Jul 13, 2007

Any mone?

In preparation for the visit of world anemone expert Daphne Fautin, a lean and rather mean wildfilms team checked out TWO Changi shores early this morning.

With only one thought in mind: Any anemones?

We started on the first shore at 3am. It had 5 of what I call Tiger anemones because of their handsome banded pattern. And they do look very perky.
The Tiger anemone has a pair of maroon spots on the oral disk (fancy word for broad centre part of the anemone). The body column has little bumps with red spots. With the tentacles tucked into the body, the anemone looks a bit like a strawberry!
There were some tiny carpet anemones (Stichodactyla sp.) as well as one of what I think is Peachia sp.The Tiger and Peachia anemones we've only seen lots of on Changi and sometimes on Pulau Sekudu. Not as often on Chek Jawa. So much to learn about our sea anemones!

As you can tell, we don't know the names of many of our common sea anemones. Which is why we are very excited by Daphne Fautin's upcoming visit.

At 4am, my handphone alarms beeps and we trudge off to the second shore before the low tide is over. This shore is VERY soft, but has lots more sea anemones.

There's a bit of a rocky shore there, so there were some Banded bead anemones (Epiactis sp.)
And some small what might be Peachia sp. as well.As well as several Tiger anemones with their tentacles tucked up in their body columns.
And what I call the Chevron anemone because of its pretty chevron pattern. The one I saw was tucked up, and the photo on the right was taken a long time ago, showing its pretty pattern on very few arms. I seldom see this anemone, and usually only on Changi.The seagrass area had lots of little baby carpet anemones (Stichodactyla sp.), some no bigger than a 10cent coin. The one on the right has the typical long-short tentacles on the edge that suggests it might be Stichodactyla haddoni.
There were also several small and large swimming anemones of the Family Boloceroididae.Both shores had LOTS of peacock anemones of all colours. Alas, these are not true anemones. True sea anemones belong to Order Actiniaria, while peacock anemones belong to Order Ceriantharia. "Then WHY are they called anemones?!" Chay Hoon asks in surprise. Sigh. This is the problem with common names.There's also stuff we see that may be confused for sea anemones. The photo on the left is the feeding tentacles of the buried Ball sea cucumber. The photo on the right is a pair of Hairy sea hares (I think they were just cuddling and weren't doin' it...yet?)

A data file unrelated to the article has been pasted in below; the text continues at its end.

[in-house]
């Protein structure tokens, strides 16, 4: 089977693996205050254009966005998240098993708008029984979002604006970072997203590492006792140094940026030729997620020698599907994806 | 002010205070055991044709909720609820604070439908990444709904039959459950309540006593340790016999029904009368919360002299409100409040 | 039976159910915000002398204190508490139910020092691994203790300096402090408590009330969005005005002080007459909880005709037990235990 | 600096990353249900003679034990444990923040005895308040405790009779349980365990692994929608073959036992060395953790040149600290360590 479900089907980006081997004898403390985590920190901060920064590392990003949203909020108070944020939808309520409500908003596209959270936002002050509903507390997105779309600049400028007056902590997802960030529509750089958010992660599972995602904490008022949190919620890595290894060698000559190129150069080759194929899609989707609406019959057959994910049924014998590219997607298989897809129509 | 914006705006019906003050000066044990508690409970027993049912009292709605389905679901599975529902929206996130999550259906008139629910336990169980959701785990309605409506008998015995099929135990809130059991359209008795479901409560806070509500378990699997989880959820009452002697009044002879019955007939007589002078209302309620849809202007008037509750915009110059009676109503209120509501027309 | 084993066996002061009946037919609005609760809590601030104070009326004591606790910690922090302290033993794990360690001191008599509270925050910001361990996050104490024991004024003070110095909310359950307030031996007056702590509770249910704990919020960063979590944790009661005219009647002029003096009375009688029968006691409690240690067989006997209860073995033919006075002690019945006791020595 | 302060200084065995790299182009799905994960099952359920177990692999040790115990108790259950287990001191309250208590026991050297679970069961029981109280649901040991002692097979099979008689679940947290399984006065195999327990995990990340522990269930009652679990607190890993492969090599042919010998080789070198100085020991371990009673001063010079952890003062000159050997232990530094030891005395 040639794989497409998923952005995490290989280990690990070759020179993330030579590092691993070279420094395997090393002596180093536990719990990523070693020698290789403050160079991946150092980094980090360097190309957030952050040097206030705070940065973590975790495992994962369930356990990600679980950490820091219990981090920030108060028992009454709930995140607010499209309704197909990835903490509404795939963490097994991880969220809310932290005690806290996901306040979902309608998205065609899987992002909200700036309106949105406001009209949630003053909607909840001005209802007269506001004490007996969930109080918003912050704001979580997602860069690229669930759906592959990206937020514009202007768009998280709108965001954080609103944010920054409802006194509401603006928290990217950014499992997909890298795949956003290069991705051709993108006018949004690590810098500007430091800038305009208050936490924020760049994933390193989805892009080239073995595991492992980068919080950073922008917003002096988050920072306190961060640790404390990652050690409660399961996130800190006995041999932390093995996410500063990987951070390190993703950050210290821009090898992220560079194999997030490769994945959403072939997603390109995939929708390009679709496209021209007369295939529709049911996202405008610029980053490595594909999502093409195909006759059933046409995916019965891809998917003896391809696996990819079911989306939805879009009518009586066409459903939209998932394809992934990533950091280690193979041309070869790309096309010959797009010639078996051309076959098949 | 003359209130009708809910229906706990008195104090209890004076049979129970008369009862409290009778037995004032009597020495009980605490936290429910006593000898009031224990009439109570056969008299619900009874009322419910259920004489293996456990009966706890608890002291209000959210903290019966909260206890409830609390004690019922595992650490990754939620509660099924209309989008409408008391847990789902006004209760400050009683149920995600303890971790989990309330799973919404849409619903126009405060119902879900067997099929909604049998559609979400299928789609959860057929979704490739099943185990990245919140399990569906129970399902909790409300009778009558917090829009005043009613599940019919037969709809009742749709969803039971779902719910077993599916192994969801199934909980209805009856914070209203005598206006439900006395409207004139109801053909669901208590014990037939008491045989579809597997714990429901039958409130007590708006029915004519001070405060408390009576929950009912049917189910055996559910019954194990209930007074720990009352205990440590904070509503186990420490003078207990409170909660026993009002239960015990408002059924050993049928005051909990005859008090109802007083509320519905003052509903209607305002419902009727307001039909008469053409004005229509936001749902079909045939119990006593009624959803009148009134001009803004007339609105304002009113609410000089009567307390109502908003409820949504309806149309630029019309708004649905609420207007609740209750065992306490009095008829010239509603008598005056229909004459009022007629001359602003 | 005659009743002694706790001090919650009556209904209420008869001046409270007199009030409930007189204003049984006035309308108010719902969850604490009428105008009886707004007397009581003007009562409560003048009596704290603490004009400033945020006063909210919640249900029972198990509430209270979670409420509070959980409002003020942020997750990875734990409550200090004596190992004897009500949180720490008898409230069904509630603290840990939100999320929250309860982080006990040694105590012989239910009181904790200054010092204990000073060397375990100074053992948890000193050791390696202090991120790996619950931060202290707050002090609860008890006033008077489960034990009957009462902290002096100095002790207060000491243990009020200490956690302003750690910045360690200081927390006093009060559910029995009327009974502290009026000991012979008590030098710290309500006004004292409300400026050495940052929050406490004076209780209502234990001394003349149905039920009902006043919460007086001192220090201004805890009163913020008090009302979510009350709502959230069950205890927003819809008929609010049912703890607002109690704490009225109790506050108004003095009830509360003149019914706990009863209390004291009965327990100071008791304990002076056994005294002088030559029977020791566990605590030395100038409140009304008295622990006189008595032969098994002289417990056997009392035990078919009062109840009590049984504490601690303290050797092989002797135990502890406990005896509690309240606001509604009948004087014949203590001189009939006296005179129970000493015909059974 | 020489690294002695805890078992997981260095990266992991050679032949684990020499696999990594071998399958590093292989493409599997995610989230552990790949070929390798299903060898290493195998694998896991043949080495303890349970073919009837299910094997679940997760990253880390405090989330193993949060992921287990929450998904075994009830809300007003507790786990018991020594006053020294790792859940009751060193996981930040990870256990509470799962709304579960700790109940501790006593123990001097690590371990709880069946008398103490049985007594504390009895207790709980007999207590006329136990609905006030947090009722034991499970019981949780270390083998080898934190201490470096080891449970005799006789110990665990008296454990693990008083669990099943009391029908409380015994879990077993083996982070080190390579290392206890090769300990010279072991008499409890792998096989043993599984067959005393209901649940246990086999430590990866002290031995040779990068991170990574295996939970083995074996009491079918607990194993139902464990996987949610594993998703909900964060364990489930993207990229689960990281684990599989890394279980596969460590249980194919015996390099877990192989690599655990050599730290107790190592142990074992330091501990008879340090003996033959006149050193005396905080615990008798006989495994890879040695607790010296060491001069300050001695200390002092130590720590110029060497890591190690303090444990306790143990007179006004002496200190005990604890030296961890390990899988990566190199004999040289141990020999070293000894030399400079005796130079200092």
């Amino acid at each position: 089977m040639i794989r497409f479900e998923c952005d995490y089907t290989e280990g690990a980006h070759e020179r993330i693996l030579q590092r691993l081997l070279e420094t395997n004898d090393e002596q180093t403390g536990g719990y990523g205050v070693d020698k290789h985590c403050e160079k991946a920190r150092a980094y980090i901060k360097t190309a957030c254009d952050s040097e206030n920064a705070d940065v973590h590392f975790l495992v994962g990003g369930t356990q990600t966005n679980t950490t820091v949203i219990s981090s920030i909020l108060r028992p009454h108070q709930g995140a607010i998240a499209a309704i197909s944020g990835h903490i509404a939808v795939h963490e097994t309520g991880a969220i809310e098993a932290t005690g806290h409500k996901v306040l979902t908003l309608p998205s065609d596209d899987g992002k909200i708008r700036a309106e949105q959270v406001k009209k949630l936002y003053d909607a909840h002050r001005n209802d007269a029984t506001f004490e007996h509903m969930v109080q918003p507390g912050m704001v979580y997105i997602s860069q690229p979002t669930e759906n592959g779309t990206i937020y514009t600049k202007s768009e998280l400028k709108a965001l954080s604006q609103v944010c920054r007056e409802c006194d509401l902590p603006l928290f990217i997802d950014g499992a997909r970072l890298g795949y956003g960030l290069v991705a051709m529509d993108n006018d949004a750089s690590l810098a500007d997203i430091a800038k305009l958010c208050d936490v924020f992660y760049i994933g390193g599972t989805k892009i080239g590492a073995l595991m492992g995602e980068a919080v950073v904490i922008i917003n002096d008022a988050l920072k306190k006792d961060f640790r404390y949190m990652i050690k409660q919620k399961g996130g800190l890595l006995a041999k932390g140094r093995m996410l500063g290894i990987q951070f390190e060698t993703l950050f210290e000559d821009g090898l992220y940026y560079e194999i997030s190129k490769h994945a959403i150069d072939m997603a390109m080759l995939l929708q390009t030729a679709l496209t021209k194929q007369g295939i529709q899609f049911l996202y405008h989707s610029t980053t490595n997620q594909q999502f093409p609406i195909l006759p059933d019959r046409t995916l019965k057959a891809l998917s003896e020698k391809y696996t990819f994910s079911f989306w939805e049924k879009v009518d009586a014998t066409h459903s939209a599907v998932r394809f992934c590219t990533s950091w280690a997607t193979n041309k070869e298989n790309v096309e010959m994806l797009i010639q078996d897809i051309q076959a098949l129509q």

We had lots of other exciting sightings too! As soon as we arrived, there was a splashy scuffle and I just (as usual) shoot first before figuring out what it was.
And it was a tiny mantis shrimp! Hardly bigger than a seagrass leaf, it had caught an eeltail catfish! It quickly squirmed away among the seaweeds with its catch.

On the first shore, I also saw a sea cucumber that I've never seen before. (Another ID puzzle for my friend Robin who answered my prayers and offered help to get these squishy animals identified). Trudging knee-deep on the very soft ground of the second shore, I saw an octopus that had something all wrapped up in its arms. Hmmm, I thought, feeding? Probably startled by my wobbling around as I tried not to fall face first into the mud, the octopus revealed its 'catch'. It was a very pale looking octopus! A girlfriend? Or breakfast?

Shortly, it decided not to go ahead with whatever it wanted to do with the other octopus and slithered away on eight stretchy arms.Wandering in the dark, we suddenly came across the most humungous jellyfish I ever saw! That's Chay Hoon's foot in the left of the photo.
Here's more of an idea of just how large the animal was. It was just too big to move so we had to leave it stranded there. Anyway, it was dark and the tide would come in soon. Hopefully it might survive.
We were delighted to see that sponges were growing back on the big boulders on the second shore. Because nudibranchs eat sponges! (Many of the sponges on the Northern shores were wiped out in the big flood that lead to mass deaths on Chek Jawa, among others).We had a look, and almost missed this huge nudibranch (Atagema spongiosa). It looks just like a bit of rubble. We often see this animal in soft silty areas.
It was upside down when we first saw it. The photo on the right shows the tiny rhinophores on this rather fugly nudi.
There was also a black Atagema intecta, which Chay Hoon completely missed because it was BIGGER than 1cm. Yes, she must indeed recalibrate those eagle eyes.Other sightings included some Geographic sea hares, some black short-spined sea urchins (Temnopleureus sp.), several sand stars (Astropecten sp.), some large brittlestars.

Alas, even though it was REALLY early in the morning, we came across large areas which had been dug up. Among the mayhem were chopped up sea pens, ball sea cucumbers and other injured animals that usually lie buried or half buried in the sand.About 5-10 square metres of shore was affected. Probably by fishermen looking for worms. In one of the holes left behind, I saw a part of a chopped up worm that was still very much alive.I think the worm is quite pretty, with feathery things on the sides that help it breathe, and an iridescent body.

As we walked back, we saw some worms discarded on the high shore. It breaks my heart. All that area dug up, and animals injured, for a few worms that in the end might just be dumped.

1 comment:

Sivasothi said...

The damage to Changi s heart-breaking. Our tiny patches of shoreline left need protection, they are too small for multiple use as in the past.